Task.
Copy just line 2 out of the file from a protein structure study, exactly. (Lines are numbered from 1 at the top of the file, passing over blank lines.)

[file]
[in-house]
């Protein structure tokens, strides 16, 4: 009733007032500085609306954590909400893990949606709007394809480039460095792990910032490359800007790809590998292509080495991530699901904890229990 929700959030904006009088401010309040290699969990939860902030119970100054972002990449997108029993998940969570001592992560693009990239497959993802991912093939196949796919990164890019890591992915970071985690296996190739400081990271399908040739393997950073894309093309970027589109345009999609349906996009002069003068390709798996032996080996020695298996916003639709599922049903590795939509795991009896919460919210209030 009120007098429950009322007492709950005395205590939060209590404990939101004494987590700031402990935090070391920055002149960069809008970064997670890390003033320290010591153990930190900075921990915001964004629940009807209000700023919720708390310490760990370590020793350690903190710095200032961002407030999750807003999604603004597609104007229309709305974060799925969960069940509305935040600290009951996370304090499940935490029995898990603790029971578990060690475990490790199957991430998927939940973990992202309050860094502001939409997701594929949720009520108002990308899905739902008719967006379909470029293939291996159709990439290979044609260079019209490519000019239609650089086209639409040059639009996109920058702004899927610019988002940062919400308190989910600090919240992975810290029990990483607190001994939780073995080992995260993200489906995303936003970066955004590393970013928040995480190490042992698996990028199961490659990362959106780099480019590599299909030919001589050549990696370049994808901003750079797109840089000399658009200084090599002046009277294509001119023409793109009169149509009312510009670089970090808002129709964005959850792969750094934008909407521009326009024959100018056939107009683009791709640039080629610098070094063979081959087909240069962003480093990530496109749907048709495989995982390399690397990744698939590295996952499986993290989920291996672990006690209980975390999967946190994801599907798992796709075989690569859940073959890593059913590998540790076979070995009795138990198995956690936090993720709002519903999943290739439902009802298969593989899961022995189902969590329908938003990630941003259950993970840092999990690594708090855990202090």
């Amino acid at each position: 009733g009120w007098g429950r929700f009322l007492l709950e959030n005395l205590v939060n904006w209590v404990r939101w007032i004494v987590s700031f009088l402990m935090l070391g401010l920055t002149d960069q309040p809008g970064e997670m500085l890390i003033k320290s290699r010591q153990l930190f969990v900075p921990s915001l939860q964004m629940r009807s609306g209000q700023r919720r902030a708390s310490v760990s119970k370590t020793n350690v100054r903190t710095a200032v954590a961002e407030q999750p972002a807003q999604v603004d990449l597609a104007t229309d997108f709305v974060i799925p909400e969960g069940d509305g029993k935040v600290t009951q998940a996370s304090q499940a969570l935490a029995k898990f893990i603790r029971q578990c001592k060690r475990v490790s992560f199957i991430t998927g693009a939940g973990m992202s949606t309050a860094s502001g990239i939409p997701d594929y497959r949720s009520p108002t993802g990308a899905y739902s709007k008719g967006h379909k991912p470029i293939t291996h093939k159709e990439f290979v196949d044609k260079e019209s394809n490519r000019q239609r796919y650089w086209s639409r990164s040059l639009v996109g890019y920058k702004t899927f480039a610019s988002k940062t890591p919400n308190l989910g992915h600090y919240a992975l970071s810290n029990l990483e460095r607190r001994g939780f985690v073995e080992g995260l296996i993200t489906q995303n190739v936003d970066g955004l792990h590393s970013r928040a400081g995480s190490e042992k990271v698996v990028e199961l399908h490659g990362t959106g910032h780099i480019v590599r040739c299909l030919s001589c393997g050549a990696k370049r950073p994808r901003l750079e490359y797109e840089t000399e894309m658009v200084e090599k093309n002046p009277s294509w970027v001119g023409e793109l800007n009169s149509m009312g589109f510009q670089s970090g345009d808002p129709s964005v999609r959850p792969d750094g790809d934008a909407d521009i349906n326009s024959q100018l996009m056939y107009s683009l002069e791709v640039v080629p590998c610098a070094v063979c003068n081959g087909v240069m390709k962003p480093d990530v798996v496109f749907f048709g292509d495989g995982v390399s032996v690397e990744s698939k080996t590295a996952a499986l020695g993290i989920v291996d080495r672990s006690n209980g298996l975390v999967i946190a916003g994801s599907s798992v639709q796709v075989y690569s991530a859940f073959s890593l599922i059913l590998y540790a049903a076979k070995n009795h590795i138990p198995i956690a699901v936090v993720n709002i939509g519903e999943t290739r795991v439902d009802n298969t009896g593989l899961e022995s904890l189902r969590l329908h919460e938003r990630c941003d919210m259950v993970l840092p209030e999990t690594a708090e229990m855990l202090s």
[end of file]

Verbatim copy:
């Protein structure tokens, strides 16, 4: 009733007032500085609306954590909400893990949606709007394809480039460095792990910032490359800007790809590998292509080495991530699901904890229990 929700959030904006009088401010309040290699969990939860902030119970100054972002990449997108029993998940969570001592992560693009990239497959993802991912093939196949796919990164890019890591992915970071985690296996190739400081990271399908040739393997950073894309093309970027589109345009999609349906996009002069003068390709798996032996080996020695298996916003639709599922049903590795939509795991009896919460919210209030 009120007098429950009322007492709950005395205590939060209590404990939101004494987590700031402990935090070391920055002149960069809008970064997670890390003033320290010591153990930190900075921990915001964004629940009807209000700023919720708390310490760990370590020793350690903190710095200032961002407030999750807003999604603004597609104007229309709305974060799925969960069940509305935040600290009951996370304090499940935490029995898990603790029971578990060690475990490790199957991430998927939940973990992202309050860094502001939409997701594929949720009520108002990308899905739902008719967006379909470029293939291996159709990439290979044609260079019209490519000019239609650089086209639409040059639009996109920058702004899927610019988002940062919400308190989910600090919240992975810290029990990483607190001994939780073995080992995260993200489906995303936003970066955004590393970013928040995480190490042992698996990028199961490659990362959106780099480019590599299909030919001589050549990696370049994808901003750079797109840089000399658009200084090599002046009277294509001119023409793109009169149509009312510009670089970090808002129709964005959850792969750094934008909407521009326009024959100018056939107009683009791709640039080629610098070094063979081959087909240069962003480093990530496109749907048709495989995982390399690397990744698939590295996952499986993290989920291996672990006690209980975390999967946190994801599907798992796709075989690569859940073959890593059913590998540790076979070995009795138990198995956690936090993720709002519903999943290739439902009802298969593989899961022995189902969590329908938003990630941003259950993970840092999990690594708090855990202090």